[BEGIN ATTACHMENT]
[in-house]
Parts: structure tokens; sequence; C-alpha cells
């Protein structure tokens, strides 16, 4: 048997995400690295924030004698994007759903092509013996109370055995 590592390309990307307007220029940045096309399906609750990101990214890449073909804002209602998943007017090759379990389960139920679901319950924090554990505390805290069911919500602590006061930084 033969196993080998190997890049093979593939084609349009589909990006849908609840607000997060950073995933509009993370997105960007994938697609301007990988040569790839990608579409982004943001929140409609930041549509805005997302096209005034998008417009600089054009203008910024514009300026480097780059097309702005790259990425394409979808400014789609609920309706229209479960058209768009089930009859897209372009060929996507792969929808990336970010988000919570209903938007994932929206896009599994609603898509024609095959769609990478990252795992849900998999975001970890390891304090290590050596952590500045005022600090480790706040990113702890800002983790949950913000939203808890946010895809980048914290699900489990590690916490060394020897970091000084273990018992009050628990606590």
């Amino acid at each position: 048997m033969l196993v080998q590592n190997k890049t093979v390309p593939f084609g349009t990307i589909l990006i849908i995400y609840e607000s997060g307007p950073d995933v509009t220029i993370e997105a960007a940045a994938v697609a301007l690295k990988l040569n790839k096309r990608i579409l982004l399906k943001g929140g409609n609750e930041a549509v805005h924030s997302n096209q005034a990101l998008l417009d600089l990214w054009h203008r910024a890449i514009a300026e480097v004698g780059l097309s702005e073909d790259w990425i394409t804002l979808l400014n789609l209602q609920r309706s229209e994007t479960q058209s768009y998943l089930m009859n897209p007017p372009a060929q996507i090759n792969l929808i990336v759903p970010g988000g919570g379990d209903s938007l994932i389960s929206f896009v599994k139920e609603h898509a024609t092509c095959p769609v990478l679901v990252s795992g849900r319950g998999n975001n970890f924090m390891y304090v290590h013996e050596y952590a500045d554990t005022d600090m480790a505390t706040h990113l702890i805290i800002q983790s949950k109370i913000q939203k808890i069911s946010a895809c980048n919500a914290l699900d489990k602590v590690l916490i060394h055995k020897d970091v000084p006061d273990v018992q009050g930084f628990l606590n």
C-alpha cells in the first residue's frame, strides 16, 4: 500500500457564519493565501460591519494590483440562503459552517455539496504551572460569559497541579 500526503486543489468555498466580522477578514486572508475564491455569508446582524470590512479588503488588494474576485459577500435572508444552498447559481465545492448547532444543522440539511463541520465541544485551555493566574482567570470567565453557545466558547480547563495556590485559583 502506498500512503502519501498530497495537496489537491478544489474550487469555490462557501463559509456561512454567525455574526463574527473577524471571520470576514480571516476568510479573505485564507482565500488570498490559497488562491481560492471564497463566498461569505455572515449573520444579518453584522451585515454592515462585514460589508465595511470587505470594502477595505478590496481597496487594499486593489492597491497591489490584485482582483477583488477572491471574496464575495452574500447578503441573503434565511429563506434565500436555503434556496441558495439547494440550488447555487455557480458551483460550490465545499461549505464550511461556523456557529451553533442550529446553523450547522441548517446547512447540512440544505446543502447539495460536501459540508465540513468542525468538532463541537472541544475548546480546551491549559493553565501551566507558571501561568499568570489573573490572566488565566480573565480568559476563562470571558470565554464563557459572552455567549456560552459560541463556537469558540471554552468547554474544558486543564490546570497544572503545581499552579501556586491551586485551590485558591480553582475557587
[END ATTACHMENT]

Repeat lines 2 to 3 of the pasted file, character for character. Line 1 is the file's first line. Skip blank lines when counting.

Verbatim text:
Parts: structure tokens; sequence; C-alpha cells
């Protein structure tokens, strides 16, 4: 048997995400690295924030004698994007759903092509013996109370055995 590592390309990307307007220029940045096309399906609750990101990214890449073909804002209602998943007017090759379990389960139920679901319950924090554990505390805290069911919500602590006061930084 033969196993080998190997890049093979593939084609349009589909990006849908609840607000997060950073995933509009993370997105960007994938697609301007990988040569790839990608579409982004943001929140409609930041549509805005997302096209005034998008417009600089054009203008910024514009300026480097780059097309702005790259990425394409979808400014789609609920309706229209479960058209768009089930009859897209372009060929996507792969929808990336970010988000919570209903938007994932929206896009599994609603898509024609095959769609990478990252795992849900998999975001970890390891304090290590050596952590500045005022600090480790706040990113702890800002983790949950913000939203808890946010895809980048914290699900489990590690916490060394020897970091000084273990018992009050628990606590």